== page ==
InterX bites the dust

UK software firm emerges with just £530,000, no business and no rights to its own name...

UK software firm emerges with just £530,000, no business and no rights to its own name...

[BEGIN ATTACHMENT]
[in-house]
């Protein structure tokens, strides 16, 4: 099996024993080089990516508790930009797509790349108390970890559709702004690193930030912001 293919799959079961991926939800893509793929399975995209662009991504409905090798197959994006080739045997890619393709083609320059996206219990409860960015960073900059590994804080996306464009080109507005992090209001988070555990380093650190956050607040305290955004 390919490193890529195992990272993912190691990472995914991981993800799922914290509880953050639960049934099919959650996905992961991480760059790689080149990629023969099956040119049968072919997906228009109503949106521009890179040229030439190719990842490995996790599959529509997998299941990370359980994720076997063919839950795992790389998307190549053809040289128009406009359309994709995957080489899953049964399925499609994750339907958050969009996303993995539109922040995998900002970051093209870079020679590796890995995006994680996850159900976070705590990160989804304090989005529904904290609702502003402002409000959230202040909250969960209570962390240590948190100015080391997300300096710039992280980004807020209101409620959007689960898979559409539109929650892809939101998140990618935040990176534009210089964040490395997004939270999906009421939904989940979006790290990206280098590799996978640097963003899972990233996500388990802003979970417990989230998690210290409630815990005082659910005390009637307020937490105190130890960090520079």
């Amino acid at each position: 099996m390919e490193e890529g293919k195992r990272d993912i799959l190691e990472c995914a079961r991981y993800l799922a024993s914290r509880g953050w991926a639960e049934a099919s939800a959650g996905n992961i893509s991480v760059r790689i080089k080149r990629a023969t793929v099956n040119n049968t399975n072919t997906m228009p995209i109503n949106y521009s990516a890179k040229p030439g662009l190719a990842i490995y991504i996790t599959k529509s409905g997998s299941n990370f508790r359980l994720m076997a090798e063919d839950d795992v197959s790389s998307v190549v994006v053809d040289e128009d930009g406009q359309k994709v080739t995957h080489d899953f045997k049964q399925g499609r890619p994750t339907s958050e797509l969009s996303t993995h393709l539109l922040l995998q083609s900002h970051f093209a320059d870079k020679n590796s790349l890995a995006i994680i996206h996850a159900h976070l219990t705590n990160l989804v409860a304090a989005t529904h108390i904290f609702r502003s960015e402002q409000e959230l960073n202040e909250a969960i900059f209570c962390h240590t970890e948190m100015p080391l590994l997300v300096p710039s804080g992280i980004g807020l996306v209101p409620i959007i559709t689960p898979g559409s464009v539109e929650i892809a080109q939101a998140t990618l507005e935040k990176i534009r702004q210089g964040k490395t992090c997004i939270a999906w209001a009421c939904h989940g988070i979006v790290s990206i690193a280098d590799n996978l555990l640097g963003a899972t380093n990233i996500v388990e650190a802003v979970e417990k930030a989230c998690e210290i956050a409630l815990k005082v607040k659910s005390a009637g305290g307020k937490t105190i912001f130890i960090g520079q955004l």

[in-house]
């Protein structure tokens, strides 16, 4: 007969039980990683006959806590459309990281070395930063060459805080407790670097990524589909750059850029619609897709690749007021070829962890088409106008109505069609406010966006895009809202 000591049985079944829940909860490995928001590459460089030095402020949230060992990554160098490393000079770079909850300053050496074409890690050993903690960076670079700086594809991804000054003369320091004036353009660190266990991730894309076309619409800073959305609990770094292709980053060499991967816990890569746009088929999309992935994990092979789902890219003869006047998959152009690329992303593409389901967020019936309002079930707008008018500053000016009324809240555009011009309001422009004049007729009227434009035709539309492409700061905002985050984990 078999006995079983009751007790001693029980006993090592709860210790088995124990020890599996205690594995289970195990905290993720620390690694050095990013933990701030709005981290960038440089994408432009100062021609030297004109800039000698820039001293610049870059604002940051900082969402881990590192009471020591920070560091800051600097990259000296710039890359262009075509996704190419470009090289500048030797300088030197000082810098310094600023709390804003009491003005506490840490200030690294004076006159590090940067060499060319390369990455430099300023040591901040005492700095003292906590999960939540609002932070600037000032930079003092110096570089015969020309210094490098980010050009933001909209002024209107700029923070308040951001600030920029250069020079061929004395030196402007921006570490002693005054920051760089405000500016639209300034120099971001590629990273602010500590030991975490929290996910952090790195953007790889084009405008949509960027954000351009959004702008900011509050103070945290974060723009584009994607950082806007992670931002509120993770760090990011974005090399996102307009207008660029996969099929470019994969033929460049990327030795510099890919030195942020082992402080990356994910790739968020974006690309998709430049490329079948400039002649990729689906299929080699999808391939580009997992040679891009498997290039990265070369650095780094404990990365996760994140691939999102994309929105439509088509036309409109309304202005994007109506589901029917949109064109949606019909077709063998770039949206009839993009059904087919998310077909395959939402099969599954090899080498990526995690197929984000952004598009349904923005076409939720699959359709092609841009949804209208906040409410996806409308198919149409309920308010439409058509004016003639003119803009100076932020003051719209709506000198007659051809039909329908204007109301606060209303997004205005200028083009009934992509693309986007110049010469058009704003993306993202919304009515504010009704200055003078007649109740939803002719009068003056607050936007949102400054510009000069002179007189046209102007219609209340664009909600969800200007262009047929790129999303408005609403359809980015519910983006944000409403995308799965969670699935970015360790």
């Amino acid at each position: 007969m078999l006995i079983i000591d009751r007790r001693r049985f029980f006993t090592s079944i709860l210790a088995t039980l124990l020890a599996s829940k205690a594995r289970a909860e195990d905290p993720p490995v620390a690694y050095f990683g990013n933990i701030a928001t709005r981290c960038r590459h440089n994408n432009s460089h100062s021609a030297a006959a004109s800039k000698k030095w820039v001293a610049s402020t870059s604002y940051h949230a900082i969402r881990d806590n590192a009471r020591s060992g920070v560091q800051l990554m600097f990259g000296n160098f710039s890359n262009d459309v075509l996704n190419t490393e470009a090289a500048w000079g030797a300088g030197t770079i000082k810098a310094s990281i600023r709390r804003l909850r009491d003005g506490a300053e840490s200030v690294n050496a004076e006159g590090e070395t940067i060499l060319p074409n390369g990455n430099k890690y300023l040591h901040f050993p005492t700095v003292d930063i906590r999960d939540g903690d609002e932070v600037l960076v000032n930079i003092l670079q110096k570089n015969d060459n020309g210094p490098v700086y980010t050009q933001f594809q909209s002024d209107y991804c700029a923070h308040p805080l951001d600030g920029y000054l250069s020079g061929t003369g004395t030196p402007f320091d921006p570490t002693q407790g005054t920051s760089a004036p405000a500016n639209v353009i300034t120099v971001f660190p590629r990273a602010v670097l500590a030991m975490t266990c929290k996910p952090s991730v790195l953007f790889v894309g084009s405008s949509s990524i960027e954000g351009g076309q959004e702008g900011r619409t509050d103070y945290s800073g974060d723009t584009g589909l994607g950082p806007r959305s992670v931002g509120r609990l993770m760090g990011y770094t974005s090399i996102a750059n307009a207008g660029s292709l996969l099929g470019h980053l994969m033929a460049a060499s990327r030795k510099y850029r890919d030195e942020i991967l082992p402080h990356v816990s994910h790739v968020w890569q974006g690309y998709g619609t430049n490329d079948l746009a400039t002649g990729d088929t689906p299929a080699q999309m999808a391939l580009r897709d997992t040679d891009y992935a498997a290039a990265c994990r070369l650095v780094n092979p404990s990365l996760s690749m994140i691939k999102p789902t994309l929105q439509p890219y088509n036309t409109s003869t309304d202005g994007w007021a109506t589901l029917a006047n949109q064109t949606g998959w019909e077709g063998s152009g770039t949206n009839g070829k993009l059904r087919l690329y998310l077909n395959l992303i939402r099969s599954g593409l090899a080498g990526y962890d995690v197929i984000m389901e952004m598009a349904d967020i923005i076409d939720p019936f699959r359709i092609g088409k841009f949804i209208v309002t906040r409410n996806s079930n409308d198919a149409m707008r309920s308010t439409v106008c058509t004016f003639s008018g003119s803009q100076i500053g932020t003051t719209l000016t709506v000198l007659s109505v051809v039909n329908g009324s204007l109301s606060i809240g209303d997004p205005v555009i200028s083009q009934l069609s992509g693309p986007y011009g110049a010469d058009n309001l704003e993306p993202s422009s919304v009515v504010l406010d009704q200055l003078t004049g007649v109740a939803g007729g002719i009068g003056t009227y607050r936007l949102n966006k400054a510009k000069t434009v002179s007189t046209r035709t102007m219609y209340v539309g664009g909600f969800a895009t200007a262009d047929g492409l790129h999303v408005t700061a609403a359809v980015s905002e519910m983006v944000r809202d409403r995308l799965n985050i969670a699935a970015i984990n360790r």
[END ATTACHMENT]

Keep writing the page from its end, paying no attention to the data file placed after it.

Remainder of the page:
UK software company InterX has finally given up the ghost, selling the rights to its flagship web publishing platform Net2020 to The innovation Group (TiG) for £1.3m. In a statement to the London Stock Exchange today, InterX admitted it is now left with no business, and will look to realise the value of whatever assets it has left. Back in the dot-com boom days InterX bought the Net2020 software - then called Bladerunner - through its £226m acquisition of Cromwell Media. Since then it has invested a further £30m in developing the platform, all to no avail. Today's sale for £1.3m represents a write-off of over £250m from early 2000 - 99.5 per cent of its value. Furthermore the deal will see most of InterX's staff move over to TiG, and InterX will change its name by the end of October. InterX stands to get just £530,000 from today's sale, after paying legal fees. Last year the firm's position became increasingly precarious as technology issues prevented Net2020 from delivering expected sales. At the same time Italian subsidiary Diligenti refused to pay back £18m it was lent by the firm. This culminated in a £153m quarterly loss in February, on revenues of just £500,000. InterX today said: "The current financial vulnerability of the group has irreparably damaged its credibility as a viable enterprise software vendor and has accordingly impacted its ability to convert its sales prospects into revenue." Simon Barker, chief executive of InterX, was unavailable for comment at the time of publication. TiG said today it expects to bundle the InterX software suite in as part of its principal offering iBOS.